This question goes beyond a candidate's education and explores their passion and attitude for problem-solving.
A college or recognized training certification certainly helps a candidate acquire the knowledge, skills, and abilities required to work as a pentester; but a great hacker is a tenacious problem solver. One with the grit to dig deep into the root of a problem and creatively think outside the box.
Ben Rollin, Head of Training Development, Hack The Box
2. How would you approach a web application with no credentials?
This question allows the candidate to respond with an answer that shares their creativity and ability to think outside the box.
To defend against an attacker, a candidate needs to be able to think and act like one. This demands the ability to understand, but also think beyond routine practices like scanning for known vulnerabilities. When assessing candidates, it means the ideal pentester should be able to approach a web application with no credentials and understand how to begin profiling it to plan their attacks. Cultivating this persistent creativity that’s critical to cybersecurity is why our CEO created Hack The Box:
As a former ethical hacker, I have learned new techniques from hands-on experience as well as taking part in, and winning, hacking competitions. I know that to be successful, you need to think outside of the box and develop a mindset rather than just a list of qualifications. But I also realized that there was a lack of training for these unique skills, so I created Hack The Box
Haris Pylarinos, CEO, Hack The Box
3. Do you participate in any CTFs or extracurricular activities related to cybersecurity?
With so much rapid change in the cybersecurity industry, continuous learning via extracurricular activities is expected among all good penetration testers. It’s a trait that any savvy recruiter or hiring manager should look out for. In our interview with Jeremy Chisamore, a Senior Penetration Tester at Oracle, he, shares "how matching formal qualifications and CVs to on-the-job performance" is difficult, and that is why he values HTB activity on a resume when hiring junior penetration testers; it proves a level of technical competence.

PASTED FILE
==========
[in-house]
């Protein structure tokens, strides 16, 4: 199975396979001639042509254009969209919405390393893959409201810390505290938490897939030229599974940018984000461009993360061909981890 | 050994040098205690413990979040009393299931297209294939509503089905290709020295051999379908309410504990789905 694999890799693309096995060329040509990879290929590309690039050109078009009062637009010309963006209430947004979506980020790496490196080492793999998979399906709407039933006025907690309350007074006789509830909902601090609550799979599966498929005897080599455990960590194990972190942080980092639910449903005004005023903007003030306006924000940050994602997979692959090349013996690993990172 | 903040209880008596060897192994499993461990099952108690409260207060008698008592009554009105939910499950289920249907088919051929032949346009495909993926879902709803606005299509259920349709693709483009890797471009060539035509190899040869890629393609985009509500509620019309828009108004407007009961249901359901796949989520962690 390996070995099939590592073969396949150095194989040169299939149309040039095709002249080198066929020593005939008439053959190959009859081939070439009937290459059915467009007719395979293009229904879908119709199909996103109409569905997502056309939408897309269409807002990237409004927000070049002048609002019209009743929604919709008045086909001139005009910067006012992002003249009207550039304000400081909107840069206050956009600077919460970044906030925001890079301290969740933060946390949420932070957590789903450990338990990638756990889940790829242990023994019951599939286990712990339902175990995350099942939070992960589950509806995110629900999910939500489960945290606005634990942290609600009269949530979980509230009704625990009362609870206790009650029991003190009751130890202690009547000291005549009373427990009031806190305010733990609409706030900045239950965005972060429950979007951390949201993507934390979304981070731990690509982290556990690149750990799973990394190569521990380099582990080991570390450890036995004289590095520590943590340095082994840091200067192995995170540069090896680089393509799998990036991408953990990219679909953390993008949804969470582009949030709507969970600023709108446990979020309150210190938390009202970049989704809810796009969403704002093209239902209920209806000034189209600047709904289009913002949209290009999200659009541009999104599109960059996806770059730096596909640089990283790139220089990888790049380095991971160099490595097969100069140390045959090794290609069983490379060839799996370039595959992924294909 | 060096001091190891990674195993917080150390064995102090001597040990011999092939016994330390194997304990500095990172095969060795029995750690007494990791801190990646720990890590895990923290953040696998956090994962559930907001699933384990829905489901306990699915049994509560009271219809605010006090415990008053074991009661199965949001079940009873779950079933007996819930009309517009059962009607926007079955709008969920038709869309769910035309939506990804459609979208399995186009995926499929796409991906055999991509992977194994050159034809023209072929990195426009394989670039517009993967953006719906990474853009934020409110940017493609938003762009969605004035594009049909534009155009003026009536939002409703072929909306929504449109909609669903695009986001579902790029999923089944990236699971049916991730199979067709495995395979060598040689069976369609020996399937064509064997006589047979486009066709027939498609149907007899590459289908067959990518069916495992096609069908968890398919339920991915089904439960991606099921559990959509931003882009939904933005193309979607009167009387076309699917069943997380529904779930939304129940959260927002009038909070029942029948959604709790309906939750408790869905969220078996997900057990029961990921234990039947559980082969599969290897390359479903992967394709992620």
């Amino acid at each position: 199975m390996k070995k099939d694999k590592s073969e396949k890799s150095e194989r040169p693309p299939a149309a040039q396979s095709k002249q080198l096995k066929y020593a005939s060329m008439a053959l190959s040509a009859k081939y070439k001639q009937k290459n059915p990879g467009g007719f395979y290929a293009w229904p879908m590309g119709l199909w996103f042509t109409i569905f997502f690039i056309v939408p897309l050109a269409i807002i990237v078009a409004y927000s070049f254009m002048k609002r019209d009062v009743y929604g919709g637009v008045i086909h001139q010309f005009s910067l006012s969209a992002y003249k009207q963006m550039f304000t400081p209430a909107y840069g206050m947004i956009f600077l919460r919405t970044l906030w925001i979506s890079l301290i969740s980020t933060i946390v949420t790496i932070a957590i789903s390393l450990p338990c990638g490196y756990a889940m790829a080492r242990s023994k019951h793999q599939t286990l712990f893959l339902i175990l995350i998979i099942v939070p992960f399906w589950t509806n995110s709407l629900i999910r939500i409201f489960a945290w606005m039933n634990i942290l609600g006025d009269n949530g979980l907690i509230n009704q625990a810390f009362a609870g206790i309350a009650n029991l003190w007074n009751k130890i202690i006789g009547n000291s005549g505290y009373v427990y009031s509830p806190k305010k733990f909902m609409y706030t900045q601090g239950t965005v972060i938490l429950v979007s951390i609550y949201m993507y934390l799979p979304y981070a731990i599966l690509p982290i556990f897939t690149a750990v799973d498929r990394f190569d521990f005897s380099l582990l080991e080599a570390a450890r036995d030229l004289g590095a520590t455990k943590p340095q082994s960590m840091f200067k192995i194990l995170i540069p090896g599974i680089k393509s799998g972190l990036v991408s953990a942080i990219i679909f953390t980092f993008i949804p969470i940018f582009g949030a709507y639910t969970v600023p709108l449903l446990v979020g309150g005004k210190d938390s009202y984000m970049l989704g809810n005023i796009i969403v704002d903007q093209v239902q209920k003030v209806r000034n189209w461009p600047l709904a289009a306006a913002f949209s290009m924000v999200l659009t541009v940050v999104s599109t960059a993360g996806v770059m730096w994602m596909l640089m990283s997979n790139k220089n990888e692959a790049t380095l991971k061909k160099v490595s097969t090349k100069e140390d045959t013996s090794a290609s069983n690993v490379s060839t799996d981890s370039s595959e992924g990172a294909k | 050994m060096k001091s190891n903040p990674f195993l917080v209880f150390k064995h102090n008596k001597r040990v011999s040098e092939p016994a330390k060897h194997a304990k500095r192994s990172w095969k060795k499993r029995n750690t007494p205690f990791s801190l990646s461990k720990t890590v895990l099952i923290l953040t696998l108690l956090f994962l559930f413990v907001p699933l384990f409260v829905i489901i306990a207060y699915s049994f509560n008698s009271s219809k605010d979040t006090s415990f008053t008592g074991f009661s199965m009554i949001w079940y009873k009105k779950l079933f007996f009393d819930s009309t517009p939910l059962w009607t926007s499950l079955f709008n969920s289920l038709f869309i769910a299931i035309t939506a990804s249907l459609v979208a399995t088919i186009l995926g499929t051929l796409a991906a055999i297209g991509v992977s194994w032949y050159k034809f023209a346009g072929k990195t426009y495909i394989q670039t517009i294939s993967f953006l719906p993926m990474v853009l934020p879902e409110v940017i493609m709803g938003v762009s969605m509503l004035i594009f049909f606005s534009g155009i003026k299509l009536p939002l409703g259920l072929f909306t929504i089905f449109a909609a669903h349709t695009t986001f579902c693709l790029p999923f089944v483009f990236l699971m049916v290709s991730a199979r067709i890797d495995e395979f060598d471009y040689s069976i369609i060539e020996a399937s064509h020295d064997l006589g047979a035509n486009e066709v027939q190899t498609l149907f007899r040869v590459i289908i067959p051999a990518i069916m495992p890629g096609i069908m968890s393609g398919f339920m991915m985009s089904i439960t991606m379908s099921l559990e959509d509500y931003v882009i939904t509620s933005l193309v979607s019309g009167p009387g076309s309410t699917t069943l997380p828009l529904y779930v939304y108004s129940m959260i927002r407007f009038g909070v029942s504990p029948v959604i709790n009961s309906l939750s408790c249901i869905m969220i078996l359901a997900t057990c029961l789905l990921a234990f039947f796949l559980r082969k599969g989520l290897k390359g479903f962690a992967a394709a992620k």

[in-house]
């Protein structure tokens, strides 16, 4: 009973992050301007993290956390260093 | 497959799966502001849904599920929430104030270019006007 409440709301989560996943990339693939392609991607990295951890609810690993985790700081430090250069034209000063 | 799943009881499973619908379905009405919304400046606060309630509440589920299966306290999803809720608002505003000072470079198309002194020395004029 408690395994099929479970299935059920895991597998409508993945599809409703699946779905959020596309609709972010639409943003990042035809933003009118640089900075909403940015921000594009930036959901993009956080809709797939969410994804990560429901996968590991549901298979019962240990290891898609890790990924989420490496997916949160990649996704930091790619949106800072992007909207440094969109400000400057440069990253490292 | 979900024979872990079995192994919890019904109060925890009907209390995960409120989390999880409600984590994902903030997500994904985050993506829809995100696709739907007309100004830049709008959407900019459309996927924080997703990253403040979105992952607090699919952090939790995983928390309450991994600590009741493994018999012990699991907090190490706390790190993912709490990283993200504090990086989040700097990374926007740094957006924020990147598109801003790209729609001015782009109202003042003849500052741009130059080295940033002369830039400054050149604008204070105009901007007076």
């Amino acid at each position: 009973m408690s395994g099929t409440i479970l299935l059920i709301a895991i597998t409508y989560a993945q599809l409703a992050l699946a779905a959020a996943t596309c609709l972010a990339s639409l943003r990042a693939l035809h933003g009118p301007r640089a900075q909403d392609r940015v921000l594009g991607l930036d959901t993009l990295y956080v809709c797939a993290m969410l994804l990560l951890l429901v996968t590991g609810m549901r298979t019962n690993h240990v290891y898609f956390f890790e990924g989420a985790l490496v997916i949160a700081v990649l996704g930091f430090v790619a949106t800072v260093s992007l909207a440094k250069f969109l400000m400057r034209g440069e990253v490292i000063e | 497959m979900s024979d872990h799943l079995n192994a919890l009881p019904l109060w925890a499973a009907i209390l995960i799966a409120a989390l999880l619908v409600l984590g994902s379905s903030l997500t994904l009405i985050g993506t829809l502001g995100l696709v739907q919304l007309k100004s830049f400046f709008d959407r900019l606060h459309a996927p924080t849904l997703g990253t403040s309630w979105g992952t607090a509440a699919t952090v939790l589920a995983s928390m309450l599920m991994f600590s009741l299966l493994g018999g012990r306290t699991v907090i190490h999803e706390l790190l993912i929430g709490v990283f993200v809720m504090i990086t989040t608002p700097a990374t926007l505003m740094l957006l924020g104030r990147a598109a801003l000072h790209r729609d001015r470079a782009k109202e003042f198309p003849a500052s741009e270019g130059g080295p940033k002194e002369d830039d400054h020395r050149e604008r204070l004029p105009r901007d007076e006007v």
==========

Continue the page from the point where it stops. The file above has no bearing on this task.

Related read: Best entry level cybersecurity jobs for aspiring hackers.
It’s hard to match formal qualifications and CVs to on-the-job performance. That’s why I pay attention to a candidate’s attitude and extracurricular activities.
One example is HTB activity on a resume when hiring juniors. It shows that a candidate is deeply motivated and invested in developing their skills.
At Context Information Security (a former employer), for example, two juniors we hired were already active on HTB and it showed. They were extremely technically proficient and they passed the OSCP in approx 30 days. We were extremely impressed with them.
Jeremy Chisamore, Senior Penetration Tester, Oracle
Companies like Amazon Web Services, NTT, Verizon, Daimler, DAZN, and Context Information Security (which saved nearly $8,000 in potential agency recruitment fees) use Hack The Box to optimize cybersecurity recruitment by directly accessing skilled security professionals.
Author bio: Hassan Ud-deen (hassassin), Content Marketing Manager, Hack The Box
Hassan Ud-deen is the Content Marketing Manager at Hack The Box. Combining thought leadership and SEO to fuel demand generation is his jam. Hassan's also fascinated by cybersecurity, enjoys interviewing tech professionals, and when the mood strikes him occasionally tinkers within a Linux terminal in a dark room with his (HTB) hoodie on. #noob. Feel free to connect with him on LinkedIn.
reannm, Feb 23, 2024